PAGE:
China becoming an open book?

Washington wins an agreement for Chinese firms listed on U.S. capital markets to be audited on high standards of transparency and honesty.

Women leave a Luckin Coffee shop in Beijing. The chain's lies about its revenue iin 2019 helped lead to a U.S.-China pact on auditing of Chinese firms on U.S. financial markets.

Despite a global spread of disinformation, democracies still rely on the ability of their people to discern the truth – and to use it wisely. That spirit lies behind an agreement, forged by the United States with China last week, to ensure that Chinese companies listed on U.S. capital markets are honest about their financial data – even if their government in Beijing remains a secretive autocracy.

The U.S. was able to wrestle China into allowing American regulators to check the audits – and auditors – of Chinese enterprises whose stock is traded on Wall Street. The first on-site investigations of U.S.-listed companies start in mid-September. In a sign of how difficult it is for Beijing to tolerate transparency, five Chinese state-owned enterprises recently withdrew from the New York Stock Exchange.

Home to the world’s deepest, most liquid capital markets, the U.S. learned the hard way that discerning investors want open books on corporations, not cooked books. The 2002 corporate scandals at Enron and WorldCom, which led to the fall of accounting firm Arthur Andersen, resulted in reforms that require the inspection of the audit firms of U.S.-listed companies. More than 50 countries have complied with the reform.

China, along with Hong Kong, were the final holdouts. In 2019, after Chinese chain Luckin Coffee Inc., which was listed on Nasdaq, was found to have lied about its revenue, the U.S. decided to demand audit access to similar Chinese firms.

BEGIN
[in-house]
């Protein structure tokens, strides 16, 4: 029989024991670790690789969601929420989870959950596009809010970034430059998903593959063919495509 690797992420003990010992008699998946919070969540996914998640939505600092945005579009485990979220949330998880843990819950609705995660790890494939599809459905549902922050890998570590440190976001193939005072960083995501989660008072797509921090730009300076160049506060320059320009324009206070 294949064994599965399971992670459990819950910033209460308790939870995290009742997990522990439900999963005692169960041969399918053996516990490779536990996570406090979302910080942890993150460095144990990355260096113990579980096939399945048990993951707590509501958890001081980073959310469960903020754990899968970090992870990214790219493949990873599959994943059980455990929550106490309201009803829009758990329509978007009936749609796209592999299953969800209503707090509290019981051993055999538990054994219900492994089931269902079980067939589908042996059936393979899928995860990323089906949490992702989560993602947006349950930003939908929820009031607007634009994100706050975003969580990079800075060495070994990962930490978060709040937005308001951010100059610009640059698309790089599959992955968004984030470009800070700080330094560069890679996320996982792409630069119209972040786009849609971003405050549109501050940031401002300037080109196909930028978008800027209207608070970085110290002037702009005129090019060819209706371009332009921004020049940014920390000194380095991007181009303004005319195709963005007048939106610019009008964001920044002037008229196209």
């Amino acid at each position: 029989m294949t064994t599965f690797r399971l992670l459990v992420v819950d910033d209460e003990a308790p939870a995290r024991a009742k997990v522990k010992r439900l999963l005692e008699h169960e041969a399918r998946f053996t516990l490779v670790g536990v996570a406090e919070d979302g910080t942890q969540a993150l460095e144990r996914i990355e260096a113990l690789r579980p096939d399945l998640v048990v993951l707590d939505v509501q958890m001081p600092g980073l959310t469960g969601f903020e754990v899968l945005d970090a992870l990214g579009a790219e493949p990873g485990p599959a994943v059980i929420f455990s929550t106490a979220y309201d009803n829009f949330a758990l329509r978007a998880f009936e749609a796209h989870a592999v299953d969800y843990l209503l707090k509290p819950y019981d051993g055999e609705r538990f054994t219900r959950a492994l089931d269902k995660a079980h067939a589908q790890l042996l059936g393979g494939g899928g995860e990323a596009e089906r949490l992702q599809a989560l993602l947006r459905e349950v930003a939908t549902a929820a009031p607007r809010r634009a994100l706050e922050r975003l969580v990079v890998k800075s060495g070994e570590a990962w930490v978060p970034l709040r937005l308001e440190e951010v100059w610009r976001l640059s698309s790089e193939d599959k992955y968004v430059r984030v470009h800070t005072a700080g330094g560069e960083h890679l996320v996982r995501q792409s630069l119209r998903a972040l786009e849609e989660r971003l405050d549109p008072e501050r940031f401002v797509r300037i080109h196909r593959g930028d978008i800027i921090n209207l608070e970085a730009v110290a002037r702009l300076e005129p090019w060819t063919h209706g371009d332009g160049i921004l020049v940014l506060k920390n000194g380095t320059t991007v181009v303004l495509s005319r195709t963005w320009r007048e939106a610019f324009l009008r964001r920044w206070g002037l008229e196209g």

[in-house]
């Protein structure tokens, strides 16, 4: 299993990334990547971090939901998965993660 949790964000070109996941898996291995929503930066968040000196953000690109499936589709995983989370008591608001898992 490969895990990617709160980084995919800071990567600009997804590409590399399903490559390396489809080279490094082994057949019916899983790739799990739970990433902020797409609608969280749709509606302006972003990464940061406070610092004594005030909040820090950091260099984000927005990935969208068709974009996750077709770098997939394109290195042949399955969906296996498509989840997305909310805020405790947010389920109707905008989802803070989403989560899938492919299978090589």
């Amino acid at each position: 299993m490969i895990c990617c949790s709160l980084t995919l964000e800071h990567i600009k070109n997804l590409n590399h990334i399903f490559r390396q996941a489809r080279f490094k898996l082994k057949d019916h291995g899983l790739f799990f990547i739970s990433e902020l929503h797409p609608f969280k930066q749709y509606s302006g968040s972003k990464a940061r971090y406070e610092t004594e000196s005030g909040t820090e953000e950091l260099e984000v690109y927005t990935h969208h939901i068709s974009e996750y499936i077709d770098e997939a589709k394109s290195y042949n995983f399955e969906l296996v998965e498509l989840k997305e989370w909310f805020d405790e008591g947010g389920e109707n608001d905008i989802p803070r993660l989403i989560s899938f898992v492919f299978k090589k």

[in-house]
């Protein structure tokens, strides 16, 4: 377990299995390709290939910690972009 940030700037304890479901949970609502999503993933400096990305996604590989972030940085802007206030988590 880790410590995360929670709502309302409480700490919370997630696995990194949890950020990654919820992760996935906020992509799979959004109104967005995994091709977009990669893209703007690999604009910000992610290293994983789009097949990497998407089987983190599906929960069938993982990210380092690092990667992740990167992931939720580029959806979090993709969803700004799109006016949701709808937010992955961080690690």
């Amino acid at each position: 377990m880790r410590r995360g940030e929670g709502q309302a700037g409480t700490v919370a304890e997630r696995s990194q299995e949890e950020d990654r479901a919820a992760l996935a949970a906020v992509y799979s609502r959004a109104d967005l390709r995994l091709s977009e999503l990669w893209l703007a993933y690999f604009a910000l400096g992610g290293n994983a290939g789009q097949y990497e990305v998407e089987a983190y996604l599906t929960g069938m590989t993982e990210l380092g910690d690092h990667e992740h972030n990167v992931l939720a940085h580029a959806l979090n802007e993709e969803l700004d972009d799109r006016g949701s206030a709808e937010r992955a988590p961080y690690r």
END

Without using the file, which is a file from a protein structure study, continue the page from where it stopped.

More than 200 Chinese companies are listed on U.S. stock exchanges. Failure to comply with the new U.S. scrutiny would result in them being delisted, depriving China of access to critical investment and the American economy.

The U.S. worries, however, that China’s ruling Communist Party, which keeps close tabs on large Chinese companies, might try to block the U.S. auditor watchdog – the Public Company Accounting Oversight Board – from certain types of corporate information. “The proof will be in the pudding,” said Securities and Exchange Commission Chair Gary Gensler.

For years, China’s government has struggled with transparency in its official statistics. “The problem of statistical data fraud is still relatively prominent,” China’s National Bureau of Statistics admitted in March. The government has bowed to investors in the country’s financial markets with some reforms that require accurate financial data in Chinese companies. But skepticism remains high about the degree of transparency.

Democracy may be far off in China. But a democratic spirit – in which citizens seek honest data about investments – is driving Beijing toward institutional integrity, starting with truth in data.

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